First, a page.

Study and Theory/
Purim

Eliezer Shmueli

Purim from a Bird’s-Eye View 

On the birds’ journey (from: Birds of Israel, Masada Press 1957)

The journey of birds to the Land of Israel, and across it to Africa, begins when the summer is at its peak, gradually increases until the chilly days that come at around mid-November. At this time, migration southward stops, and new faces cease to appear in the country. The species for which the Land of Israel serves as a passageway, have passed and moved southward. And most of those who find themselves winter lodgings in our borders, have come and settled in. This standstill lasts about two months; already in February, the equilibrium is upset and the flow starts to tip in the opposite direction, from south to north. With regard to the wintering birds, some awaken and begin to leave the country en route to their areas of incubation. The migrating birds, after spending the rainy season in Africa, gradually begin to move northward; just as the journey to Africa takes several months, so the return from hibernation takes until late spring. If we note July as the month in which southward migration begins and the first guests appear in Israel, then May is the last month of the respite from the journey north.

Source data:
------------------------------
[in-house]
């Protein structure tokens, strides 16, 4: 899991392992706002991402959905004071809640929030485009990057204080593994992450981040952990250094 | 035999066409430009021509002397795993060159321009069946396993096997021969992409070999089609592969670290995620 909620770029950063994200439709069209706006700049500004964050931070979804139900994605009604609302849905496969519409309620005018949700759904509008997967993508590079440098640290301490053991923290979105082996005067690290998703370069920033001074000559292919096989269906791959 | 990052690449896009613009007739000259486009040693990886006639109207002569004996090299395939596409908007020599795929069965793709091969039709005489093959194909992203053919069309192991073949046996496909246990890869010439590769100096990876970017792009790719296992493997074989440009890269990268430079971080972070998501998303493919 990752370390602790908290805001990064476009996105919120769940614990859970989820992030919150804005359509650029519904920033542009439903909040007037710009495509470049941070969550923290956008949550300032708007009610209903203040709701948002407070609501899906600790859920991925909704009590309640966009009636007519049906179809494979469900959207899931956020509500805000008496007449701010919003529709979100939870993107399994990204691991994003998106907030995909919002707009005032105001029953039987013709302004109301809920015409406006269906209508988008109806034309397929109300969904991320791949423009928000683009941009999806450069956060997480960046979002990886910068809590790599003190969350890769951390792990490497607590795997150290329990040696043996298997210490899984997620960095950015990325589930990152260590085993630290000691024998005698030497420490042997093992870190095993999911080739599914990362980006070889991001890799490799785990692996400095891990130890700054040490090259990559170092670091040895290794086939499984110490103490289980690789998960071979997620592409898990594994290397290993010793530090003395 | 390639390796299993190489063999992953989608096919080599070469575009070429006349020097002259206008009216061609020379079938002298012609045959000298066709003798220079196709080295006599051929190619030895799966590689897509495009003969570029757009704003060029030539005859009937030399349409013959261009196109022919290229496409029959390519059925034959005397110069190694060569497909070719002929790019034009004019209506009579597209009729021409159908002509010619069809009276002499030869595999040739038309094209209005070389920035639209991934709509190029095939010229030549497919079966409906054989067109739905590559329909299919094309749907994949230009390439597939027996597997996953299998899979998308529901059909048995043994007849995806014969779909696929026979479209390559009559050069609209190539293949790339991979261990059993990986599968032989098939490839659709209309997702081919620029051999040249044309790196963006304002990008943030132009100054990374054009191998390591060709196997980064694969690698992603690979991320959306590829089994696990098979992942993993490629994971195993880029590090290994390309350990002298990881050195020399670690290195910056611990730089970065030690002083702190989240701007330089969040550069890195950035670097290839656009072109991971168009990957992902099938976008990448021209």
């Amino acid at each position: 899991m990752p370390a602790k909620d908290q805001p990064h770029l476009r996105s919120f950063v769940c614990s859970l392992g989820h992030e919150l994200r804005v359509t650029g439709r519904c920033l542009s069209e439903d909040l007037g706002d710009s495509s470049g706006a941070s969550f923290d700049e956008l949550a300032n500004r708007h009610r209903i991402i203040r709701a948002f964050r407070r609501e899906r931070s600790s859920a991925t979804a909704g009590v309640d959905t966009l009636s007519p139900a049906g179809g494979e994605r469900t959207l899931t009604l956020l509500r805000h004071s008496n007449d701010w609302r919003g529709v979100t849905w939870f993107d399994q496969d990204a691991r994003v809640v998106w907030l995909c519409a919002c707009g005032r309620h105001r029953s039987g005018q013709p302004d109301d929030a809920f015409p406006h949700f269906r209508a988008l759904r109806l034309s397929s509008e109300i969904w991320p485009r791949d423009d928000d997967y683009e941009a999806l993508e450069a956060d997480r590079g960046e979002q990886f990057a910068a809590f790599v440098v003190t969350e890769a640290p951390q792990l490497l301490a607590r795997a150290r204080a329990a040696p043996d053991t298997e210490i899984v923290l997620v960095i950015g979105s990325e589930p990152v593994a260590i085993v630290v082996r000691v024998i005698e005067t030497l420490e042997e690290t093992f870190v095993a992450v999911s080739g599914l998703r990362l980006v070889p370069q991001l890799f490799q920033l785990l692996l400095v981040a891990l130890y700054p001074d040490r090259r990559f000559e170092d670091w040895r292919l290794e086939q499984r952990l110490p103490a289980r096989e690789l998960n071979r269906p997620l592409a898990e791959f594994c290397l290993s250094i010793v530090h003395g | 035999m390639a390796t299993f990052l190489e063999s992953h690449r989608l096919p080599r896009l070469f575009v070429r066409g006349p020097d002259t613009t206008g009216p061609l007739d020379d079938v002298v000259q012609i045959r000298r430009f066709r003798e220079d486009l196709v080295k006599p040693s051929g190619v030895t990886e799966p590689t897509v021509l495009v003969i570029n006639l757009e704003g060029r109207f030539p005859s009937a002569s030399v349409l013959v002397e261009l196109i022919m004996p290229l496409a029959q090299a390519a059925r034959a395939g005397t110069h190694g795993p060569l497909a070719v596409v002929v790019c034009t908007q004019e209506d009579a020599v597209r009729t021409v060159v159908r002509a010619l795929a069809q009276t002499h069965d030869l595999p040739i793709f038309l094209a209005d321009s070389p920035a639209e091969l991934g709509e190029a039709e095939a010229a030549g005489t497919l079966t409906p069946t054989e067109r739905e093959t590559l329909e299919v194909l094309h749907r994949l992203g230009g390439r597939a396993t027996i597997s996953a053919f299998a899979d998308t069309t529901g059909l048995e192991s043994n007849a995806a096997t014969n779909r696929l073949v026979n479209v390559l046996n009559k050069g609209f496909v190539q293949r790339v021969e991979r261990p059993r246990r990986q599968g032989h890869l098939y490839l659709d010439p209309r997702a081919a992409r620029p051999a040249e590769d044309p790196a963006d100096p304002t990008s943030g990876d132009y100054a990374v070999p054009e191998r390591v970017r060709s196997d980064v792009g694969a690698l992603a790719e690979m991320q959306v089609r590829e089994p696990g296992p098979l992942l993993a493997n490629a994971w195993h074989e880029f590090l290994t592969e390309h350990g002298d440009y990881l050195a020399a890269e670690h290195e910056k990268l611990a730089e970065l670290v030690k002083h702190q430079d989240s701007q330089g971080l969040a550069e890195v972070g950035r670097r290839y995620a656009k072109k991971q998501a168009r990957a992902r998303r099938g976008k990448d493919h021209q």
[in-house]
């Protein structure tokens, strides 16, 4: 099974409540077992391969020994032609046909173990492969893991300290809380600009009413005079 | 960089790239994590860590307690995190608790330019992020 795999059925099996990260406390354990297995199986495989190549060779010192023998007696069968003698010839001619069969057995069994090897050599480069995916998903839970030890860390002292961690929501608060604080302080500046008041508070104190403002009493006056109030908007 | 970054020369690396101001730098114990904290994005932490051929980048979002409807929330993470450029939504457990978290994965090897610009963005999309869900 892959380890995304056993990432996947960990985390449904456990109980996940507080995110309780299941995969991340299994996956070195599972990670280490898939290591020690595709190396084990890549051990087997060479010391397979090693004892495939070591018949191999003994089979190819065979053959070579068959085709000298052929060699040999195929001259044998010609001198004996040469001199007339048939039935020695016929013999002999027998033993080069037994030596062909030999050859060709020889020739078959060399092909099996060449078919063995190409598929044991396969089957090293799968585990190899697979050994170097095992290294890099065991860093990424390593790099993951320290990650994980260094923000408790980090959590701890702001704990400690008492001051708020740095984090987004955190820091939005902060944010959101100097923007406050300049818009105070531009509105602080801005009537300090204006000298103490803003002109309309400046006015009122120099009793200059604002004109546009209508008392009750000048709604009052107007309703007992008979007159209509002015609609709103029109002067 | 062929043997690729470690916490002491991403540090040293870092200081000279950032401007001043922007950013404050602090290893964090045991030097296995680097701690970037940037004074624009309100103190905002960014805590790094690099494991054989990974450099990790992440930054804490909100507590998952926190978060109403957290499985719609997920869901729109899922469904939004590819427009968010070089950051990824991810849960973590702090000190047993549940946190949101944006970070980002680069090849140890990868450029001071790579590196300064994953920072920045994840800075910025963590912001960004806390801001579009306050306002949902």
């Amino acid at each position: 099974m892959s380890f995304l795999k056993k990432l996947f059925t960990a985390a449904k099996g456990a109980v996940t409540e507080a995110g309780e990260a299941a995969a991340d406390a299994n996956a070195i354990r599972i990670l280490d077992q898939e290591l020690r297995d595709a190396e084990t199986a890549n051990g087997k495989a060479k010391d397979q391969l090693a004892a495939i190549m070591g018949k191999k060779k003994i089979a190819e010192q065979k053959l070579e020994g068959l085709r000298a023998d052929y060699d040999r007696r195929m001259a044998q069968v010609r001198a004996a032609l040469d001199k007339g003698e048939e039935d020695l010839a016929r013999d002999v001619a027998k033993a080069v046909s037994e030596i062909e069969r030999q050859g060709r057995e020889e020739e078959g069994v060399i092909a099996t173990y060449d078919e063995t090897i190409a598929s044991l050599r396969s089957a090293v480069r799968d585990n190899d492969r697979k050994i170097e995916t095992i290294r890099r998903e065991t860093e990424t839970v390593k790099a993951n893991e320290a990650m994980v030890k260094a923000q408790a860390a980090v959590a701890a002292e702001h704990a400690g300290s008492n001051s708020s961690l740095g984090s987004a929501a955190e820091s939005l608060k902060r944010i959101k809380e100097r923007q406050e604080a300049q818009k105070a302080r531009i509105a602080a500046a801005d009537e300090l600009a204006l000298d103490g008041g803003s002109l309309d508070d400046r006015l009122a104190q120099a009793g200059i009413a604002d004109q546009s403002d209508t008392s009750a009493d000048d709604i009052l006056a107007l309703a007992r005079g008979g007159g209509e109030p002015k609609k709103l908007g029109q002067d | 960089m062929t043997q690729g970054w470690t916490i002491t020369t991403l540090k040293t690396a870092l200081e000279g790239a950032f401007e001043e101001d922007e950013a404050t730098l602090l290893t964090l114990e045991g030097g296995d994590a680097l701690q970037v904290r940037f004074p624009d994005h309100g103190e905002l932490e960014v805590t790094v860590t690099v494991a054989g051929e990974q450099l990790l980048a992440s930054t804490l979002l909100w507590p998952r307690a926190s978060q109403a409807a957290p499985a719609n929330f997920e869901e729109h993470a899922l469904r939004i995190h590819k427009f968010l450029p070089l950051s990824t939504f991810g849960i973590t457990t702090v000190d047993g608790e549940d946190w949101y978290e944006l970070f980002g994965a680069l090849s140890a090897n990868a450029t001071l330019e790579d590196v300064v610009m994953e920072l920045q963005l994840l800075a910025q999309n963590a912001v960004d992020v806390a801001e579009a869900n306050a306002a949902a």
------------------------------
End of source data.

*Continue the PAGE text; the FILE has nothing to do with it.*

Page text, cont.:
Even the stork in the heaven knows her appointed seasons; and the dove, the swift and the thrush observe the time of their migration; but my people do not know the judgment of the Lord.

(Jeremiah 8:7)

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